Tuesday, July 12, 2011

The Adventure of the Magical Murderer

I stumbled over the film Detective Dee and the Mystery of the Phantom Flame by accident, as I was looking up an adaptation of Robert Van Gulik’s The Haunted Monastery. The film seemed okay, but the trailer rather turned me off. It didn’t seem like my kind of movie. Well, I was wrong… but I was also right. This movie is a strange mixture of stuff I really like and stuff I don’t care for at all.

The idea for a plot is a really darn good one. As Wu Zetian prepares to be declared Empress, a series of spontaneous combustions occur that threaten to ruin the coronation. Detective Dee is released from prison, where he was thrown 8 years before for treason, and he is ordered to track down the criminal and serve justice.

The impossible problem behind the spontaneous combustions is a disappointment, though. The film relies on elements of magic and fantasy for the plot to work— it embraces these elements and actually manages to make a fair-play detective story out of it. My problem is not so much with using the fantastic elements, but more with the rules of the game never actually being explained. So instead of a murderer who’s fiendishly clever in creating a murder method, we get a murderer who just grabbed the first magical item lying around. In a word, the explanation is weak. We are never told just how the fantastic elements in this film work, and by the end we still don’t know quite how they work. When the credits roll you walk away with a seed of dissatisfaction gnawing away at your mind. Look at Isaac Asimov and The Caves of Steel: he took pains to describe his futuristic world in great detail, even providing false solutions and explaining why they wouldn’t work in his world. The science fiction there works so well because the rules of have been established and the reader gets a fair shot at cracking the case. Admittedly, it’s an easily cracked case, but its determination to play fair makes it more interesting than the crime in this film. (Then again, the culprit it easily discovered in this movie, too, so that’s another point in Asimov’s favour.)

Apart from that, the film’s fantastical elements are generally well-handled. But there’s a major problem, as in the middle of the film, we get an extremely protracted fight scene. The reason for this is explained with just one sentence in the dénouement. We don’t get a flashback or anything—in fact, the explanation is only incidental, as something else is explained and we’re meant to assume it applies to that as well. It’s pretty weak.

The CGI is a mixed bag. Most of the time, the visual effects are stunning— and at other times, it’s incredibly fake, especially when a bunch of deer are being animated with CGI. It just feels so out of place, as though it stepped out of the latest Pixar movie.

The fighting is certainly impressive. The fight choreography is interesting, especially right around the climax where a new element comes into play for Detective Dee. (Sorry, I don’t dish out more specific spoilers!) Unfortunately, sometimes the movie doesn’t know when to stop fighting and just breathe. In the middle of the movie, we get a fight scene that is far too long for its own good. It starts off kind of cool, gets more and more boring as time goes on, and by the end is just monotonous. It seriously affects the pacing for everything that follows—the climax, which is insanely awesome at times, doesn’t feel nearly as important after the huge fight scene we just witnessed not half an hour ago. The longest fight, I think, should be reserved for the movie’s climax, where the stakes are highest and it’s a duel to the death— it should be the most challenging. The fight in the middle of the movie seems to have no motivation whatsoever and just derails the movie’s narrative flow. It also lasts about as long as, if not longer than, the climactic fight.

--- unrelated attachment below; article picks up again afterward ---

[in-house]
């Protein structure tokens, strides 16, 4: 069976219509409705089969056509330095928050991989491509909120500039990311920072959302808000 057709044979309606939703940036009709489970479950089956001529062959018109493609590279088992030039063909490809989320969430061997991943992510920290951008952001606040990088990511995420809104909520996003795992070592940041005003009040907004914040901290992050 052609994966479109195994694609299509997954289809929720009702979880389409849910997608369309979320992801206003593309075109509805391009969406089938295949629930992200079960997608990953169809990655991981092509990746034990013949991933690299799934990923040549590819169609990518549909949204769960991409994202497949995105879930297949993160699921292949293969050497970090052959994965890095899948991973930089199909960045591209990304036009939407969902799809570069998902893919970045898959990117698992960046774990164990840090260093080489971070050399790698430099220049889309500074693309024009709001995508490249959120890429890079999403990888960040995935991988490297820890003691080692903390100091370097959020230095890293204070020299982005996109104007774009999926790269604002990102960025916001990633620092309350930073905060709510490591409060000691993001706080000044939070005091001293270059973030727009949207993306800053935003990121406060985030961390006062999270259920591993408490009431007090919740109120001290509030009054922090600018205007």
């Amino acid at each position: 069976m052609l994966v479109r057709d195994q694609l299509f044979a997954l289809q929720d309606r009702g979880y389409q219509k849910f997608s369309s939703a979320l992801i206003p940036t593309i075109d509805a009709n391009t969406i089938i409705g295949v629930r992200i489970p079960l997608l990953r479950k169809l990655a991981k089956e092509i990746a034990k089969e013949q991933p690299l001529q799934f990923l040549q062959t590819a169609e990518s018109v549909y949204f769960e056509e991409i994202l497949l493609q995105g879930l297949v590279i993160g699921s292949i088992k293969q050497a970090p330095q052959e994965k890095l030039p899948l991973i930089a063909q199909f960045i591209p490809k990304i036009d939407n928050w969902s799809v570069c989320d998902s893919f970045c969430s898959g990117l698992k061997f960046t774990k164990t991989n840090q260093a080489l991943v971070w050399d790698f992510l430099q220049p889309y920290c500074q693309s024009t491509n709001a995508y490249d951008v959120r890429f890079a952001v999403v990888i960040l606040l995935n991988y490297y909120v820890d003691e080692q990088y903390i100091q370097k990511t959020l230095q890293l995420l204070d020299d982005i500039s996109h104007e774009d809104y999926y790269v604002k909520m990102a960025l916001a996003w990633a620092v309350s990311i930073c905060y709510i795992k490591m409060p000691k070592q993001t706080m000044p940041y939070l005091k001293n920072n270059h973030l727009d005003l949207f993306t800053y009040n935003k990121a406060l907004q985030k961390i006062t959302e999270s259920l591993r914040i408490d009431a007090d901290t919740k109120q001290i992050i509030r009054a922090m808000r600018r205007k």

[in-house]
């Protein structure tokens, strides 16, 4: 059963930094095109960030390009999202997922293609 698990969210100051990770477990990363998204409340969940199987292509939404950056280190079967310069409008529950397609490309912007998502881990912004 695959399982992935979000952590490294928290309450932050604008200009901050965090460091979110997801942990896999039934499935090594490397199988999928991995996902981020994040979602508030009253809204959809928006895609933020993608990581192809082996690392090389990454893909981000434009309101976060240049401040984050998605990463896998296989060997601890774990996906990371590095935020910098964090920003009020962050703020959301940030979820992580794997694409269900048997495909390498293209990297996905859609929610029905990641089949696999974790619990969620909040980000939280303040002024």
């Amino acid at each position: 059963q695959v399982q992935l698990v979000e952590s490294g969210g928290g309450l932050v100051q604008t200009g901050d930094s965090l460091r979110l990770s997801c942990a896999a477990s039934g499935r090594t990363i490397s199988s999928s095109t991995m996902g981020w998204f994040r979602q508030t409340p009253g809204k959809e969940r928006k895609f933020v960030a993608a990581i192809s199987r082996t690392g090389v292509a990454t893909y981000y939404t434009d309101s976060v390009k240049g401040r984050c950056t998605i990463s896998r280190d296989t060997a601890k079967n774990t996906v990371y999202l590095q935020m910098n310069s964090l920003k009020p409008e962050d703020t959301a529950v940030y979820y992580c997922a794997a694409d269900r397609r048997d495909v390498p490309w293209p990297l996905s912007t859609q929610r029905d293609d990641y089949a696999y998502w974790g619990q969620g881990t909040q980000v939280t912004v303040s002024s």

So, do I recommend Detective Dee and the Mystery of the Phantom Flame? Well, it entirely depends on your viewing preferences. Do you prefer having a rational explanation instead of one relying on fantasy? Do you like to know how the fantastic elements in a movie work? Are you all for full-out fighting, complete with people who jump longer distances than I run in a year? Think about it and decide for yourself. Me, I wouldn’t scramble to see this movie again. It’s somewhat interesting but it’s really flawed, and its mystery/fantasy crossover is very problematic.

2 comments:

  1. I still honestly can't say if I will, or want to, watch this movie. Give me another year to decide... just like with the new Holmes movie. ;)

    ReplyDelete
  2. I don't blame you, to be honest. If you have time and want to, go ahead and watch it, but if you don't, don't tear your heair out. You're not missing anything revolutionary.

    ReplyDelete

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